Fishtown

Will have to come to community first

It might be awhile before developers have a chance to appear before the Fishtown Neighbors Association zoning committee for their proposal to transform a large corner vacant parcel at 623 E Girard Ave. into a new mixed-use building.

Developers from Ascender Investments failed to appear for a scheduled appearance with the FNA earlier this month, and have not yet filed an appeal with the ZBA, according to FNA zoning chair Matt Karp. The property sits at the edge of Fishtown, about a block from where Girard Avenue melts into I-95. We're pretty sure they're the same folks who built the seven homes on Flora Street in recent years- you can see the backs of those homes in the photos of the site.

The site, new homes behind it
From the other direction

“We spent a lot of time flyering and advertising for them not to show up to their community meeting,” Karp said.

Across from future apartments

As Fishtown has continued to redevelop, we've seen a good mix of larger projects and one-off projects, sometimes even on the same block. On the 2100 block of Norris Street alone, we've seen the ten-home Norris Point project and an additional six homes get started a little closer to Frankford Avenue. On the other side of Frankford but technically on the same block, we recently came upon a one-off mixed-use building under construction at 2186 E. Norris St., replacing a vacant lot.

In the past
Framing underway

According to the permits, this property will have commercial on the first floor and residential above. It's encouraging that the developers would opt for a commercial use at this location. With Frankford Avenue just steps away, perhaps there's a belief that the good vibes from the corridor can spill over onto Norris Street, adding a slightly hidden retail amenity for the neighborhood. It's actually pretty consistent with the fact that the folks building this thing are the same ones who own the building across the street which is on its way to renovation.

And five homes will rise in its place

Earlier this month, developers from Greenpoint Developers, an offshoot of Tower Investments, presented plans to the Fishtown Neighbors Association to demolish a church at 1401-09 Marlborough St. and construct six homes with off-street parking in its place. The community was not impressed.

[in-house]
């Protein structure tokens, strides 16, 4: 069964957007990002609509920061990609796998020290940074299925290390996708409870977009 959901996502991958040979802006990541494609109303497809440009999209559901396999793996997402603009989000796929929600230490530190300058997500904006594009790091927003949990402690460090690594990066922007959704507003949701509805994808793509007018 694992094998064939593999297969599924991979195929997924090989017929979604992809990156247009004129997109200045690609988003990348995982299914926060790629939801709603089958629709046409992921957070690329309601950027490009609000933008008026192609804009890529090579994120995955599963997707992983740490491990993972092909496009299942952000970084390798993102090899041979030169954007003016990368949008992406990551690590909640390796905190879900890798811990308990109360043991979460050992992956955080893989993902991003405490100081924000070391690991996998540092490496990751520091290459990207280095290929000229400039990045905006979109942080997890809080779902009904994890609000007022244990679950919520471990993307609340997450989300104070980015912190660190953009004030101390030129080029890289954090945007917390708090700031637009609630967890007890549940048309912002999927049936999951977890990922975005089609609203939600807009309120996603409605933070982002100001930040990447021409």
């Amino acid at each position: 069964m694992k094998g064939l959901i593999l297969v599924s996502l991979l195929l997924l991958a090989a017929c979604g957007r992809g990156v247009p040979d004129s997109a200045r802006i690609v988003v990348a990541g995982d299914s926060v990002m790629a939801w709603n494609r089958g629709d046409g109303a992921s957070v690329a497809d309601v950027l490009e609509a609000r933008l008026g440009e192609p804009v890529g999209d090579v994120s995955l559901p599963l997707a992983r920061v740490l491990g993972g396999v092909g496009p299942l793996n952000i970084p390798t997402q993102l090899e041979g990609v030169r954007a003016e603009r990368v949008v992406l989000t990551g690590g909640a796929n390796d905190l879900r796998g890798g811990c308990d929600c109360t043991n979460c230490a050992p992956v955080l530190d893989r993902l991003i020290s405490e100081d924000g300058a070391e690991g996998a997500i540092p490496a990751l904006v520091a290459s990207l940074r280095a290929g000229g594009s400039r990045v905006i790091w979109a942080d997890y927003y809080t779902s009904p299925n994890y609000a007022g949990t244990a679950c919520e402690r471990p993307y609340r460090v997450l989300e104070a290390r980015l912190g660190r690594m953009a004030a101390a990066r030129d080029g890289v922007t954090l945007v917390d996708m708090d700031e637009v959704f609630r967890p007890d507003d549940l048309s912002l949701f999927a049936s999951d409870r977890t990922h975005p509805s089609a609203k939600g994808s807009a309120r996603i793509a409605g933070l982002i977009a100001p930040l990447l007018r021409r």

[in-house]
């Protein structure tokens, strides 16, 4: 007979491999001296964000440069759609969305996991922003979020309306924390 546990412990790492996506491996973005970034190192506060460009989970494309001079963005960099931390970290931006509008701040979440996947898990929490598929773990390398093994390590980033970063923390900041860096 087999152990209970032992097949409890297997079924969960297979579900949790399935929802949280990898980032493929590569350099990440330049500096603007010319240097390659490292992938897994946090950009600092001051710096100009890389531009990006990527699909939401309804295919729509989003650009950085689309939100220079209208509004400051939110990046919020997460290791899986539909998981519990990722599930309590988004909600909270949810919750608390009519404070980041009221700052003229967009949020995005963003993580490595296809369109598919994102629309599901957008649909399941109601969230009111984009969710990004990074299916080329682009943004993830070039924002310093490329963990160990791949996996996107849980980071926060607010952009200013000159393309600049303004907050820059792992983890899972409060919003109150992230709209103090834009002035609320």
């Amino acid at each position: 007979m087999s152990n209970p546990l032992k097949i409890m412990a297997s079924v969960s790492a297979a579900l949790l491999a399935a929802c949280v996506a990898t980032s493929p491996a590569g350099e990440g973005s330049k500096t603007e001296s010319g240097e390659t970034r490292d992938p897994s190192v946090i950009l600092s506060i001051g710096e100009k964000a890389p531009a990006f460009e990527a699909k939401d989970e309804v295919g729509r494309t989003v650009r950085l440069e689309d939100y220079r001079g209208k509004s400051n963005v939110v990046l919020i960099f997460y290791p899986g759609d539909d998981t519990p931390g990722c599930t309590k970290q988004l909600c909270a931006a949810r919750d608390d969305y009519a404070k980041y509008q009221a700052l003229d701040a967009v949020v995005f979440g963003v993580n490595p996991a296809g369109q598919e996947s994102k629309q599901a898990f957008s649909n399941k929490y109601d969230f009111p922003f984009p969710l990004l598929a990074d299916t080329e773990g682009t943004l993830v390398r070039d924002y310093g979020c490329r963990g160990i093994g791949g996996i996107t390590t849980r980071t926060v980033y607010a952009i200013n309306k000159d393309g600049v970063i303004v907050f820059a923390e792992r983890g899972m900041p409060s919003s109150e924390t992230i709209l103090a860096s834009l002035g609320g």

Church plus zoning notices

Neighbors interpreted the project as an attempt to squeeze a sixth house onto a too-small parcel, which led to a vote of five in support and thirty-one opposed at an FNA zoning meeting. Before anything can be built here, the former Pilgrim Congressional United Church of Christ, which we wrote about over the summer when it had just gone under contract, will have to be demolished. According to Matt Karp, FNA zoning chair, after the presentation, members of the community talked and were able to pinpoint one decisive issue with the project that concerned them; the sixth house. Designed by Paul Drzal, the project proposed five single-family homes facing Marlborough Street with an awkwardly squeezed-in sixth house accessed on Belgrade Street, but pretty much facing the backs of the five homes on Marlborough Street.

Wish more rehabs would do this

In Fishtown, we've seen all kind of development activity over the years. Vacant lots have sprouted new homes. Developers have demolished old homes or warehouses in favor of new construction. And there's no shortage of rehabs either. At 2204 E. York St., we have the combination of a rehab and new construction.

In the past
Recent shot

As you can see, the old building is gone and a new facade has been framed out. Interestingly, the developers are opting to preserve the existing cornice even though the rest of the old front is gone. We've actually seen this a couple of times before, notably on a Carpenter Street project in the Graduate Hospital neighborhood. Wouldn't it be nice if more developers did something like this?

Change is coming to former pizza place

Last week, after a tasty lunch at Steap and Grind, we noticed that the appropriately named "Pizza Shop" at 1451 E. Columbia Ave. had closed and the building was available for sale. We got a slice there once upon a time and were sad to see the business gone, but considering the alarming number of pizza places in the neighborhood we wouldn't call it a huge loss. As is always the case, we started wondering about the future for this property.

Former pizza place
Steap and Grind and Frankford Ave. nearby

We found the listing for the property from Michael Salove Company, and a price of $175K (down considerably from the original asking price). But the property is already under agreement, scheduled to close next week according to agent Jacob Cooper. The new owners intend to fix up the property and lease it to a food service operator, but we don't know the concept just yet. Considering the little niche Steap and Grind has been able to carve out next to the park, it will be nice to have another new option nearby.

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